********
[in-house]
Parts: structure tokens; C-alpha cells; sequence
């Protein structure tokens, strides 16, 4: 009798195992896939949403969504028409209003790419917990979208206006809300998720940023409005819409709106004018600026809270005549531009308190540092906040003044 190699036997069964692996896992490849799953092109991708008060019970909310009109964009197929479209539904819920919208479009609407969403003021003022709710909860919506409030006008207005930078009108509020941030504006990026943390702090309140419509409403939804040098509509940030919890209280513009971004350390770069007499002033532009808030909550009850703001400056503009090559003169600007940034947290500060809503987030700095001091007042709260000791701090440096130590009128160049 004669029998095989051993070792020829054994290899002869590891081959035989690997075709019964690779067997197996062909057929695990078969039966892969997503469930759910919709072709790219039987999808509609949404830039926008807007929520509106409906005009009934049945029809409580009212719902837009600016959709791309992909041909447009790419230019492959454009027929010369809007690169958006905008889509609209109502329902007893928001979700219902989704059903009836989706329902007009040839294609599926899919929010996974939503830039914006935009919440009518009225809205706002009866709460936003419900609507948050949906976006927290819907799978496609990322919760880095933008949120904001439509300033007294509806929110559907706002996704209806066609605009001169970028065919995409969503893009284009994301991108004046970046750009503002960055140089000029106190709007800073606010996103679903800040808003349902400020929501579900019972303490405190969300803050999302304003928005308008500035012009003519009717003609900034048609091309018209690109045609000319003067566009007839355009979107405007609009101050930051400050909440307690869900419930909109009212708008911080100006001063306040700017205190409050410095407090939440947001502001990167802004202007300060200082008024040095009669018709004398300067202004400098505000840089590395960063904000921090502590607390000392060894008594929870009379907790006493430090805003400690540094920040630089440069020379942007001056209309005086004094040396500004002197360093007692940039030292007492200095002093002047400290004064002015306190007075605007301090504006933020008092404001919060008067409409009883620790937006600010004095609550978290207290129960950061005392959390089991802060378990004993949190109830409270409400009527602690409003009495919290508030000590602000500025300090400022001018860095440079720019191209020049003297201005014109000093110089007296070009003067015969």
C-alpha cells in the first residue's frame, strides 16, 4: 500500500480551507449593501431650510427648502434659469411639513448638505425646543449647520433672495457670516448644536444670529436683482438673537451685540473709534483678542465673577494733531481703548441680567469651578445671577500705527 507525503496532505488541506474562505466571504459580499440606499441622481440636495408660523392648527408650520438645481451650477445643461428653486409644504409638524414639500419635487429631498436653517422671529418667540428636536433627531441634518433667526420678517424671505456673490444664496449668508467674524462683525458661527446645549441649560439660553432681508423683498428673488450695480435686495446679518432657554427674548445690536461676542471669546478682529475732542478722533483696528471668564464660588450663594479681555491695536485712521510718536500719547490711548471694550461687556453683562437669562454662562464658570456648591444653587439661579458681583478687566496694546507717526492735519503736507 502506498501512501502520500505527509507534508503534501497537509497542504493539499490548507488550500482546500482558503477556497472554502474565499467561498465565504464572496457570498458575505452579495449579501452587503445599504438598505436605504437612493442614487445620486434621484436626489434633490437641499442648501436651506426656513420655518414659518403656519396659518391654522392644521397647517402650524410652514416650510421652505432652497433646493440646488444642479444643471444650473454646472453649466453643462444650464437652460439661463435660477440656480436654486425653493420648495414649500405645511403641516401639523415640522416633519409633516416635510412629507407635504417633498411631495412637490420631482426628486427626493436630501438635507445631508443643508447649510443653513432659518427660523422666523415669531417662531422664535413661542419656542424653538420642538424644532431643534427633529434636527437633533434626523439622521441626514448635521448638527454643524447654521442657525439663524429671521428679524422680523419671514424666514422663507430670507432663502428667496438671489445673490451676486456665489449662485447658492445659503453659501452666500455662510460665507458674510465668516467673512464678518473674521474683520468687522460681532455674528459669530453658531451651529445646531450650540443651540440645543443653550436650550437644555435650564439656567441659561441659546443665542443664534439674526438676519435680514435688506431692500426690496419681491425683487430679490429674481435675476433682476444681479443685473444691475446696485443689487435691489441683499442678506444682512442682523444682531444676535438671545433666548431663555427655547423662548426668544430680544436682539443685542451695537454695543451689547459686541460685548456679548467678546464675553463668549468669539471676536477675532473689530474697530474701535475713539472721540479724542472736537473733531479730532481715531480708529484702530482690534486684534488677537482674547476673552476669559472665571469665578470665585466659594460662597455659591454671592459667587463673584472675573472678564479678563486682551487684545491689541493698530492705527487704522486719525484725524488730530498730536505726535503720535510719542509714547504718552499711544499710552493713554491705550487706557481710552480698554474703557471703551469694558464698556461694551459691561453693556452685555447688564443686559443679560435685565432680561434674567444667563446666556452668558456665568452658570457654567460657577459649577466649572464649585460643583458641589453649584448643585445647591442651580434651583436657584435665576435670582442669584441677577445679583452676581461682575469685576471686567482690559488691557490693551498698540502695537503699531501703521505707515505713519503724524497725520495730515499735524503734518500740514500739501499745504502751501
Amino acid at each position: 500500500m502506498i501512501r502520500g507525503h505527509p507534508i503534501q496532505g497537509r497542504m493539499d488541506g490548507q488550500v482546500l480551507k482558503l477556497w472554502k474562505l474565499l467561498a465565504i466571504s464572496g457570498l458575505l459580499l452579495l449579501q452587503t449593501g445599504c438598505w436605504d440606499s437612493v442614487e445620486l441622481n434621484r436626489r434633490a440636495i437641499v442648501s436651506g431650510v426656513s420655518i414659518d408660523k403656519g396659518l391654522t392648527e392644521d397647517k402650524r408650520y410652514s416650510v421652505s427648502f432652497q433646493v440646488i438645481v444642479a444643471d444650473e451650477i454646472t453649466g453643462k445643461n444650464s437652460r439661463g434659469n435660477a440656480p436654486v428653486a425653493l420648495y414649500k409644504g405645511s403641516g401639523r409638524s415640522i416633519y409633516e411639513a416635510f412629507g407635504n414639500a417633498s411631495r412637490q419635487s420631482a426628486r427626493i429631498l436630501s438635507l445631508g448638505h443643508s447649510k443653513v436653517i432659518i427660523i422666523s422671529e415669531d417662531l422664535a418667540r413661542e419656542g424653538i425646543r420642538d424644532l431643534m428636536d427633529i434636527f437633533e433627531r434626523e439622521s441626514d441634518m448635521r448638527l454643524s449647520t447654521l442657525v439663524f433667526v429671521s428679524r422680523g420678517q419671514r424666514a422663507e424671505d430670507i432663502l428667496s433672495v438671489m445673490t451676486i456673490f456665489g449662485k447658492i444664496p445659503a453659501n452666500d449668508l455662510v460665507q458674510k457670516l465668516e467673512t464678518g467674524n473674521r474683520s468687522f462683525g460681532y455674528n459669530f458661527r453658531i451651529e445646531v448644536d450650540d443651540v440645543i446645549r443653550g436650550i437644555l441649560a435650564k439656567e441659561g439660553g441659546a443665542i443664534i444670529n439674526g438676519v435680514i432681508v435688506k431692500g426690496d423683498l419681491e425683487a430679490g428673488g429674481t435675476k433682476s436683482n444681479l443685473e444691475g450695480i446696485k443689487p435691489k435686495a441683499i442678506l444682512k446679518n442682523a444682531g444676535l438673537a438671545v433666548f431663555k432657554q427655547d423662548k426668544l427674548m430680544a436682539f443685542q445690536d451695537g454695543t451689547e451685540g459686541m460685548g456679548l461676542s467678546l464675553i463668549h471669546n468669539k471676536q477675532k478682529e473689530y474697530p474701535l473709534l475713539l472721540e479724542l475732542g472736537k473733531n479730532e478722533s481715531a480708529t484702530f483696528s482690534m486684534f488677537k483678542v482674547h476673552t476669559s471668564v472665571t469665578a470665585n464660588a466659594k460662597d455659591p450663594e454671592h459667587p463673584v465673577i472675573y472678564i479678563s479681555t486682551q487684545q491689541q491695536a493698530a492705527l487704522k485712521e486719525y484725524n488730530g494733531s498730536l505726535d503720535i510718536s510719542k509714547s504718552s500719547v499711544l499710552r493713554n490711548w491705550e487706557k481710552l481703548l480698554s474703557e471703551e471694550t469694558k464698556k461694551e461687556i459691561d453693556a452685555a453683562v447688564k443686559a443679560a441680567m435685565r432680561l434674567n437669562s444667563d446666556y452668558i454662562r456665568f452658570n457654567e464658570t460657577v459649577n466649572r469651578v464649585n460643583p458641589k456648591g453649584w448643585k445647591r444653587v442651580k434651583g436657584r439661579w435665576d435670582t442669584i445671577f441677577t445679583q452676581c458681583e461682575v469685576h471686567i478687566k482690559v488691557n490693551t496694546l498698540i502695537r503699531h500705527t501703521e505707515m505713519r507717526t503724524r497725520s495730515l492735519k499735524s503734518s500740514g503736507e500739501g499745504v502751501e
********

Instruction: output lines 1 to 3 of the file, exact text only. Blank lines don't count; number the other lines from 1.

[in-house]
Parts: structure tokens; C-alpha cells; sequence
């Protein structure tokens, strides 16, 4: 009798195992896939949403969504028409209003790419917990979208206006809300998720940023409005819409709106004018600026809270005549531009308190540092906040003044 190699036997069964692996896992490849799953092109991708008060019970909310009109964009197929479209539904819920919208479009609407969403003021003022709710909860919506409030006008207005930078009108509020941030504006990026943390702090309140419509409403939804040098509509940030919890209280513009971004350390770069007499002033532009808030909550009850703001400056503009090559003169600007940034947290500060809503987030700095001091007042709260000791701090440096130590009128160049 004669029998095989051993070792020829054994290899002869590891081959035989690997075709019964690779067997197996062909057929695990078969039966892969997503469930759910919709072709790219039987999808509609949404830039926008807007929520509106409906005009009934049945029809409580009212719902837009600016959709791309992909041909447009790419230019492959454009027929010369809007690169958006905008889509609209109502329902007893928001979700219902989704059903009836989706329902007009040839294609599926899919929010996974939503830039914006935009919440009518009225809205706002009866709460936003419900609507948050949906976006927290819907799978496609990322919760880095933008949120904001439509300033007294509806929110559907706002996704209806066609605009001169970028065919995409969503893009284009994301991108004046970046750009503002960055140089000029106190709007800073606010996103679903800040808003349902400020929501579900019972303490405190969300803050999302304003928005308008500035012009003519009717003609900034048609091309018209690109045609000319003067566009007839355009979107405007609009101050930051400050909440307690869900419930909109009212708008911080100006001063306040700017205190409050410095407090939440947001502001990167802004202007300060200082008024040095009669018709004398300067202004400098505000840089590395960063904000921090502590607390000392060894008594929870009379907790006493430090805003400690540094920040630089440069020379942007001056209309005086004094040396500004002197360093007692940039030292007492200095002093002047400290004064002015306190007075605007301090504006933020008092404001919060008067409409009883620790937006600010004095609550978290207290129960950061005392959390089991802060378990004993949190109830409270409400009527602690409003009495919290508030000590602000500025300090400022001018860095440079720019191209020049003297201005014109000093110089007296070009003067015969």